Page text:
Dear The Huffington Post,
It pains me that, in 2012, I need to write this, but, surprise, if Bar Rafaeli tweets that she had a pat-down at the airport that made her uncomfortable, then that’s it. End of story. If anything, such a revelation prompts an investigation into the practices of American frisking staff, and emphatically NOT the incredibly misjudged, misogynistic and utterly mind-baffling array of ignorance that you actually published, which went far beyond the value of the non-news story you were trying to mock.
Yes, Bar Rafaeli is a supermodel with dubious choices in fashion, underwear and frankly occupation. Yes, she’s more traditionally ‘beautiful’ than most other people getting a pat-down in your average airport queue. Yes, she’s using a very public forum to air her view, so is technically giving people the right to discuss what she may or may not have meant, or why she’s chosen to air her views in that way, without her having the opportunity to reply.
But the news that a woman – hell, a person ‒ whoever she or he is, felt uncomfortable during what should be an entirely perfunctory and routine check to ensure safety and nothing more (I’ve been frisked at airports loads of times and never once felt uncomfortable with the actions of the woman doing it), does not give you free rein to suggest that, perhaps because for some, she is easy on the eye, she is ‘humblebragging’, or in any way deserved it.
Leaving your frankly startling (if, admittedly, illustrative) mangling of the English language there for the moment, to suggest that a woman is drawing attention to something she felt uncomfortable with as a backhanded way to ‘big up’ her own beauty is utterly patronising and contemptuous. Nothing in the tweet suggests that Rafaeli meant it in that way ‒ granted, if she had signed off saying ‘Just got groped #itsahardlifebeingthisgorgeouslol’, I’d be writing a very different article. But she bloody well didn’t.
Unfortunately, it pains me to inform you that you haven’t succeeded in writing the witty article you thought you had. Instead, you’ve come within a string-bikini’s-breadth of suggesting that because Rafaeli is traditionally good looking (and yes, trades off those looks, which is a whole other subject), she deserves a grope, and should expect it, suggesting therefore that it is the woman (or man’s) fault when they are a victim of serious harassment.
Good looking or wearing revealing clothes? Expect a grope in the airline queue, ladies!
Oh yeah, let’s set the cause for equal rights back a hundred years, shall we? If a girl has the temerity to be a woman dressed in anything less than a sack, she is asking for it, right?
Oh, and while we’re on the subject, I’m certain you wouldn’t want to imply that just because someone is rich, mildly famous and models underwear, they shouldn’t be allowed to whinge about an unwanted sexual grope now and again, right? Right?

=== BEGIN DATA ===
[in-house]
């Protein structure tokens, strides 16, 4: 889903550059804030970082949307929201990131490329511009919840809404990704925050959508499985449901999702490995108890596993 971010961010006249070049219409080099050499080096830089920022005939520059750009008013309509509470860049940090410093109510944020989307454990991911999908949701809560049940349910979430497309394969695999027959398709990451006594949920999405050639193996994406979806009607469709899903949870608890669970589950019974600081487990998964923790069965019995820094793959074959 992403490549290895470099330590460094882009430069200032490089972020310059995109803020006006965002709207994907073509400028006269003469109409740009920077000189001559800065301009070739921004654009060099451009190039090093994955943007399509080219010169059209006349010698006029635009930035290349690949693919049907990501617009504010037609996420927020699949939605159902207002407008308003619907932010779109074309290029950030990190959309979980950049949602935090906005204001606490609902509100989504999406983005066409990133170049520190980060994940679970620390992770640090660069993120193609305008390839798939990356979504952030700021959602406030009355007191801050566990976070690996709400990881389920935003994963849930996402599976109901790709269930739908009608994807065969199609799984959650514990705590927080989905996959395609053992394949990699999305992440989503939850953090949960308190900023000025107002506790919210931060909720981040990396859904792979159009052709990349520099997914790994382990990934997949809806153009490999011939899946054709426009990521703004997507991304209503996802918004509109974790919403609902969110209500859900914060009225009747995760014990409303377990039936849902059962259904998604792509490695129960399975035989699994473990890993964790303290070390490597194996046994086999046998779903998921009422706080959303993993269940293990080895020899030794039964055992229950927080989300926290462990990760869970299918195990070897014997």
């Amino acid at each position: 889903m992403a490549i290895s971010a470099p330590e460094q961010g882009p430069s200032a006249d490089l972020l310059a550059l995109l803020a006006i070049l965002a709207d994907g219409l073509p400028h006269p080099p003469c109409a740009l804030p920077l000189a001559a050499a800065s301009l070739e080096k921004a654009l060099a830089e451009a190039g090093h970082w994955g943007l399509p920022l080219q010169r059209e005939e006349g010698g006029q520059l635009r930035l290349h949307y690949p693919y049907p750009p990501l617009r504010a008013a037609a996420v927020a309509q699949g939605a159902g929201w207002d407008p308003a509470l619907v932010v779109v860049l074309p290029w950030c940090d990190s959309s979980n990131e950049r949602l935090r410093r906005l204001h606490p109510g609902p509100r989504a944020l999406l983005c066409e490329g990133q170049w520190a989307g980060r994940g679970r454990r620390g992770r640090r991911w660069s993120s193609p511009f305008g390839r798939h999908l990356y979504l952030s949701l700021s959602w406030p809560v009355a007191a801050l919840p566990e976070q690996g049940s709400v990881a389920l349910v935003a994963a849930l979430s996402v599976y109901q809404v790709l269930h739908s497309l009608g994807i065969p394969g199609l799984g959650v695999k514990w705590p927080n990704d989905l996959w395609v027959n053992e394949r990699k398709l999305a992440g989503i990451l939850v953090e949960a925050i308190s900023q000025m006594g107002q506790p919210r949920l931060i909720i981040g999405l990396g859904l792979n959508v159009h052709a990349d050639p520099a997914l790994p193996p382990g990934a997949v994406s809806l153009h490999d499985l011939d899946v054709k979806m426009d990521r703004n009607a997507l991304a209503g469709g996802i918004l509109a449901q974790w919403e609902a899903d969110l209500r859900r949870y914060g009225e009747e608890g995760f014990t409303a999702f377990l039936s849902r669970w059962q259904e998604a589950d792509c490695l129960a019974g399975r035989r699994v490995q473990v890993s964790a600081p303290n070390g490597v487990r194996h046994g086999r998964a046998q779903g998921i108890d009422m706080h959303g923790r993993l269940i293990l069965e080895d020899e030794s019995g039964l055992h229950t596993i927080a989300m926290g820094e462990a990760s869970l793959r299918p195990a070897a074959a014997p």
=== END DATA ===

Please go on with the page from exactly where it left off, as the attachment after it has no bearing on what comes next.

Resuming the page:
Erm, no, absolutely fucking not. You don’t even need me to go in to the woefully low rates of conviction regarding sexual assault and rape ‒ or highlight some of the hideously immoral governments around the world (including some slightly closer to home than we’d all like to admit) that continue to enshrine in law the view that the blame for the mainly male-perpetrated, disgusting gender-related sexual crimes that take place against women on a daily basis lies with women themselves ‒ to describe how much that answer is no, right?
Harassment, intimidation, victimisation or rape, to use those examples in this case, in any form, is the fault of the perpetrator. Always, no ifs, no buts. End of story.
Whether the pat-down was entirely routine and Rafaeli misjudged its intention doesn’t even come into this. If she was made to feel uncomfortable, she was, and it shouldn’t have happened, and shouldn’t be allowed to happen to someone else (the unwanted touching, not the pat-down ‒ airport security is a whole other can of worms – smaller than 100ml and packed in a square plastic wallet, obviously). As I said at the beginning of this, the only thing it possibly merits is an investigation into the practices of airport security officers, if that.
To suggest that Rafaeli a) was bragging about being inappropriately patted-down, b) should expect it because she’s good looking and famous and/or c) deserves to have tunes offered up on the world’s smallest violin for her trouble, is fucking offensive, and I would have expected better from a usually interesting, forward-thinking and erudite publication such as yourselves.
Also, to insinuate that Rafaeli has no complaint purely because she got a foot massage the next day is so mindblowing stupid I don’t even know where to start. So I’ll end – restless in the knowledge that until this kind of bullshit stops getting published on usually-upstanding high-profile blogging sites such as yours, and added to in all manner of utterly shortsighted ways by equally misguided below-the-line commenters, feminism and all its followers still have a heck of a job to do.